Mottola (Mottolese: Mòtele IPA: [ˈmɔːtələ]) is a town and comune in the province of Taranto and region of Apulia in southeast Italy.

It stands on a hill 387 metres (1,270 ft) above mean sea level in the sub-region of Murgia. It is also called "The Ionian Spy" for its strategic geographical position. From various points of the town all of the Gulf of Taranto can be seen.

The economy is based mostly on agriculture and food production (olives, wine, citrus fruits, vegetables). Tourism and the manufacture of wooden fixtures are also being developed.

Paolo Spinola, 3rd Marquis of the Balbases

Paolo Spinola (24 February 1628 – 24 December 1699), 3rd Marquis of the Balbases and 3rd Duke of San Severino and Sesto, was a Spanish nobleman of Italian descent and a diplomat.

Princess Leopoldina of Savoy

Princess Leopoldina of Savoy (Leopoldina Maria; 21 December 1744 – 17 April 1807) was a Princess of Savoy and later the Princess of Melfi, as wife of Giovanni Andrea VI Doria-Pamphilj-Landi, (13) Prince of Melfi. She was the older sister of the princesse de Lamballe.

Santa Maria della Catena, Naples

Santa Maria della Catena or Santa Maria del Porto is a church in Borgo Santa Lucia of Naples, Italy.

The church was founded in 1576 by the inhabitants of the quartiere, and dedicated to the Madonna della Catena, an important Marian cult in Naples and Sicily. The legend holds that in 1390 in Palermo, three innocent, yet condemned, prisoners had their execution delayed due to a downpour. While in jail, their chains were broken by the miraculous intervention of the Virgin. The chains were found in the church of Santa Maria del Porto, further corroborating their tale, and led to the cult of Holy Mary of "the Chains" (della Catena).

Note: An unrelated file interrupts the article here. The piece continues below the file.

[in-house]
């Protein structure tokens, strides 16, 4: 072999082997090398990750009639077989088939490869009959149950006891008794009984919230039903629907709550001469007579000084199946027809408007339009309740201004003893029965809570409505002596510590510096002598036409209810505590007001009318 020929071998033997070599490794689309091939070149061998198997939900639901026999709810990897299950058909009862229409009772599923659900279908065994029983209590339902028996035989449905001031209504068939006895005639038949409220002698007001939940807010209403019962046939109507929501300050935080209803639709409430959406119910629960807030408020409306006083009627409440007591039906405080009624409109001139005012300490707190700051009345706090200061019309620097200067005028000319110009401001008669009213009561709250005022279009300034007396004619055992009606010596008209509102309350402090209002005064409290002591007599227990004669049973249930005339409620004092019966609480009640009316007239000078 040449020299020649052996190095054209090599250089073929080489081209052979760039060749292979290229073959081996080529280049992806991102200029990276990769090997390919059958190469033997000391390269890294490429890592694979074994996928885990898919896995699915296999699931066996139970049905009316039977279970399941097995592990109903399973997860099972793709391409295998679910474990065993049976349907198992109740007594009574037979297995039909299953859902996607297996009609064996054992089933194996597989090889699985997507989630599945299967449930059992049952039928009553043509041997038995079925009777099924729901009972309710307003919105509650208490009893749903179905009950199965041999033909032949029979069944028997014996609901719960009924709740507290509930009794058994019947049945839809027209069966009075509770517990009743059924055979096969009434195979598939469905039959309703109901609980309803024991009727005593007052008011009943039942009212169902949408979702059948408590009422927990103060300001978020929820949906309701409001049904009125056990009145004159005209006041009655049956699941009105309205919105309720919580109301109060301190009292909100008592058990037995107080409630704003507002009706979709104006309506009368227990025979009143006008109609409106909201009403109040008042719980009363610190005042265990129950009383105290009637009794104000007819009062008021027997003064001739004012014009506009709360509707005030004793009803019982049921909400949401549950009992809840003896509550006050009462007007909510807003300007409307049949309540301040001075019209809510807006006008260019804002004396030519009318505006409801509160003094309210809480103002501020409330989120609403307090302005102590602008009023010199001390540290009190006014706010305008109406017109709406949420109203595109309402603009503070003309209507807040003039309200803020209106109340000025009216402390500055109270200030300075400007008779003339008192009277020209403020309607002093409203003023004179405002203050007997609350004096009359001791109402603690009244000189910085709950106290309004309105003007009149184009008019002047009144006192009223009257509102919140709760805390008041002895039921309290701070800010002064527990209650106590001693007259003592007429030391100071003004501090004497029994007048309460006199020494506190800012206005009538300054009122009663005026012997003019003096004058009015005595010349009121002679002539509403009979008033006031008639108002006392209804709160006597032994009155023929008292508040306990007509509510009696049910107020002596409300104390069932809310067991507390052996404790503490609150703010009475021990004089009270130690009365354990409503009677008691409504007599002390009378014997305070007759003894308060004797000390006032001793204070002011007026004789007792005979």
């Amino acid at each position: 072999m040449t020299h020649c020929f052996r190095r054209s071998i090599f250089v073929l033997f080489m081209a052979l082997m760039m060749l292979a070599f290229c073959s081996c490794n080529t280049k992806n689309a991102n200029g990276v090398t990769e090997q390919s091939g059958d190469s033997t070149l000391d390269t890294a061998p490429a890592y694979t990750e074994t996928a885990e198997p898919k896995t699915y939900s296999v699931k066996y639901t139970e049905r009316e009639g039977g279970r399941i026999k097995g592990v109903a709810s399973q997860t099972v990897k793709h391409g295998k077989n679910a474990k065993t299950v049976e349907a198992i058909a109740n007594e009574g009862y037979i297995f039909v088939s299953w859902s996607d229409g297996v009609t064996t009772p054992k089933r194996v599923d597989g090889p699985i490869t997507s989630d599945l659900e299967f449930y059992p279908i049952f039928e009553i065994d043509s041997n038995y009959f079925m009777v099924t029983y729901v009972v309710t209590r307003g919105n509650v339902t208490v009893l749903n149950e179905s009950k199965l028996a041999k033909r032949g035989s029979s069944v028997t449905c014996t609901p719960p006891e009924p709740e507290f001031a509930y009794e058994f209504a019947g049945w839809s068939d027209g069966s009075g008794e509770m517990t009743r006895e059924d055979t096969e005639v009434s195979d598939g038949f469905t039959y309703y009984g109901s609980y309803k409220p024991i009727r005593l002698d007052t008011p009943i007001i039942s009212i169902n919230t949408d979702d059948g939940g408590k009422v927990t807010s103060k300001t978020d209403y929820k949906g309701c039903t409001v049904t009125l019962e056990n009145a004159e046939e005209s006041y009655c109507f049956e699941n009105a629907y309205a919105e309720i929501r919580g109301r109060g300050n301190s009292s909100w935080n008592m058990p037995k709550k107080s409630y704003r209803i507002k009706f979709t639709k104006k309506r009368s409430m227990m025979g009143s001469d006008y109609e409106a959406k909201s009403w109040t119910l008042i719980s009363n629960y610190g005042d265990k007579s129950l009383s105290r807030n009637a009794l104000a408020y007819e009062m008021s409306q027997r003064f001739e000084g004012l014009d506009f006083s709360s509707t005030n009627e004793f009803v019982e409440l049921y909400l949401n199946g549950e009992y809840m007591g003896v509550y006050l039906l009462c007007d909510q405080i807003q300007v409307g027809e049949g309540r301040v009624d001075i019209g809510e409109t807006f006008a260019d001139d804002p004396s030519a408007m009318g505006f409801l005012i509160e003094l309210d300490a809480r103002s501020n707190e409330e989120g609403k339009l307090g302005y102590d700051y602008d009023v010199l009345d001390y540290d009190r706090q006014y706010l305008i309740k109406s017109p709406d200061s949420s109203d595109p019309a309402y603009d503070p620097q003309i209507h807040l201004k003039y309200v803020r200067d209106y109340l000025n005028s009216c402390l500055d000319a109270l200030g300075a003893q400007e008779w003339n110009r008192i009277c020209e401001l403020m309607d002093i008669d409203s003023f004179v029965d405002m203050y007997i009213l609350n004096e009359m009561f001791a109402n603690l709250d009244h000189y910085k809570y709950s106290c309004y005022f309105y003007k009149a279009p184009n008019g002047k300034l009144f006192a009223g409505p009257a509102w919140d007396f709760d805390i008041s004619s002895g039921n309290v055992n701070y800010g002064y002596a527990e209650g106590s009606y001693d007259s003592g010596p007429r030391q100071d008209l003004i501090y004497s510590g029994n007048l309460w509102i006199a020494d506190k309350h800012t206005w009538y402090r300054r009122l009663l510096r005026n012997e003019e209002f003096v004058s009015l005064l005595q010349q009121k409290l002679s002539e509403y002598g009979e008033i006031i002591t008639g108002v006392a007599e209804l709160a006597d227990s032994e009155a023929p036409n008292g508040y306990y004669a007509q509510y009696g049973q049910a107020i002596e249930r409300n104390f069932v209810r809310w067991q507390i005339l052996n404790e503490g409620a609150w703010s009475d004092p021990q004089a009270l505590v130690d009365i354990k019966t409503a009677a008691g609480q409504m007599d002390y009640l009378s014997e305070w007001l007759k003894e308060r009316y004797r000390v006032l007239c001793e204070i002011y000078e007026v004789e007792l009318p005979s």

The church here was rebuilt in the 17th century by Carmelo Passero. The decoration of the cupolas was completed by Gabriele Barrile, with collaboration of Andrea Canale. The church has the tomb of the painter Jusepe de Ribera, called Spagnoletto. In the church is buried since 1799, the Admiral Francesco Caracciolo, who was executed by orders of Horatio Nelson. The fishermen of the neighborhood, who considered the admiral one of their own. An epitath, posted in 1881, recalls that event.

The church was linked to the Feast of the Chain, which until thirty years ago took place in early September. During the feast, a boat was burned on the beach, around which were then organized singing and dancing. Santa Maria della Catena was a parish church up to half of the 18th century, today is a rectory for the nearby church of Santa Lucia a Mare.

Santissimo Crocifisso, Urbania

The church of the Santissimo Crocifisso or Chiesa dell'Ospedale is a Roman Catholic, Baroque-style church in Urbania, region of Marche, Italy.

Villa Santa Maria

Villa Santa Maria (locally La Vìlle) is a town and comune in the province of Chieti, in the region of Abruzzo of southern Italy.